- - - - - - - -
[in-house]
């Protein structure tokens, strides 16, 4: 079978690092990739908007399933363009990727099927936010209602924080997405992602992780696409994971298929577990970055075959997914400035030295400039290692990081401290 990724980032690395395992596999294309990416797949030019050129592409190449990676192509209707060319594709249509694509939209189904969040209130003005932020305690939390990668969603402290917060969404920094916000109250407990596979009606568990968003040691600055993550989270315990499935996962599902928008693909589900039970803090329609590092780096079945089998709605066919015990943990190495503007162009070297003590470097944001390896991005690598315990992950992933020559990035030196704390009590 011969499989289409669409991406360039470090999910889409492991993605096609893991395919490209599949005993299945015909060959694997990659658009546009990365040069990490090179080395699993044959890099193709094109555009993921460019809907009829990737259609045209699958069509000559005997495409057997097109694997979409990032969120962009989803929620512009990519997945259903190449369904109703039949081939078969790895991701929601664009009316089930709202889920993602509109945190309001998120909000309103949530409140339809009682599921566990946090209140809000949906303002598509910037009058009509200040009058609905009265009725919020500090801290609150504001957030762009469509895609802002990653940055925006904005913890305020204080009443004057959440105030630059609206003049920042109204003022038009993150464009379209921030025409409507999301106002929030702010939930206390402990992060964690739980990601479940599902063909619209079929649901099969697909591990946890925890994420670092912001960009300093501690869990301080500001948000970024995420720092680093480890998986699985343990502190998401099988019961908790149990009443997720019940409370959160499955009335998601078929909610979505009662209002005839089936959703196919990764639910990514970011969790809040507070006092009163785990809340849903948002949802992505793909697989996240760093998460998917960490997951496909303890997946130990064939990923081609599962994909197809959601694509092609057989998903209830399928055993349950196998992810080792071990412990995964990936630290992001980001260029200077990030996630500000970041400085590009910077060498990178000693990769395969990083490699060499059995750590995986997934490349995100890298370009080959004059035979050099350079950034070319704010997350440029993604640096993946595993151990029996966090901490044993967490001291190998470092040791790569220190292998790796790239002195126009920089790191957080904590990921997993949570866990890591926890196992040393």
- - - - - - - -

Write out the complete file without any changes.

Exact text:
[in-house]
């Protein structure tokens, strides 16, 4: 079978690092990739908007399933363009990727099927936010209602924080997405992602992780696409994971298929577990970055075959997914400035030295400039290692990081401290 990724980032690395395992596999294309990416797949030019050129592409190449990676192509209707060319594709249509694509939209189904969040209130003005932020305690939390990668969603402290917060969404920094916000109250407990596979009606568990968003040691600055993550989270315990499935996962599902928008693909589900039970803090329609590092780096079945089998709605066919015990943990190495503007162009070297003590470097944001390896991005690598315990992950992933020559990035030196704390009590 011969499989289409669409991406360039470090999910889409492991993605096609893991395919490209599949005993299945015909060959694997990659658009546009990365040069990490090179080395699993044959890099193709094109555009993921460019809907009829990737259609045209699958069509000559005997495409057997097109694997979409990032969120962009989803929620512009990519997945259903190449369904109703039949081939078969790895991701929601664009009316089930709202889920993602509109945190309001998120909000309103949530409140339809009682599921566990946090209140809000949906303002598509910037009058009509200040009058609905009265009725919020500090801290609150504001957030762009469509895609802002990653940055925006904005913890305020204080009443004057959440105030630059609206003049920042109204003022038009993150464009379209921030025409409507999301106002929030702010939930206390402990992060964690739980990601479940599902063909619209079929649901099969697909591990946890925890994420670092912001960009300093501690869990301080500001948000970024995420720092680093480890998986699985343990502190998401099988019961908790149990009443997720019940409370959160499955009335998601078929909610979505009662209002005839089936959703196919990764639910990514970011969790809040507070006092009163785990809340849903948002949802992505793909697989996240760093998460998917960490997951496909303890997946130990064939990923081609599962994909197809959601694509092609057989998903209830399928055993349950196998992810080792071990412990995964990936630290992001980001260029200077990030996630500000970041400085590009910077060498990178000693990769395969990083490699060499059995750590995986997934490349995100890298370009080959004059035979050099350079950034070319704010997350440029993604640096993946595993151990029996966090901490044993967490001291190998470092040791790569220190292998790796790239002195126009920089790191957080904590990921997993949570866990890591926890196992040393």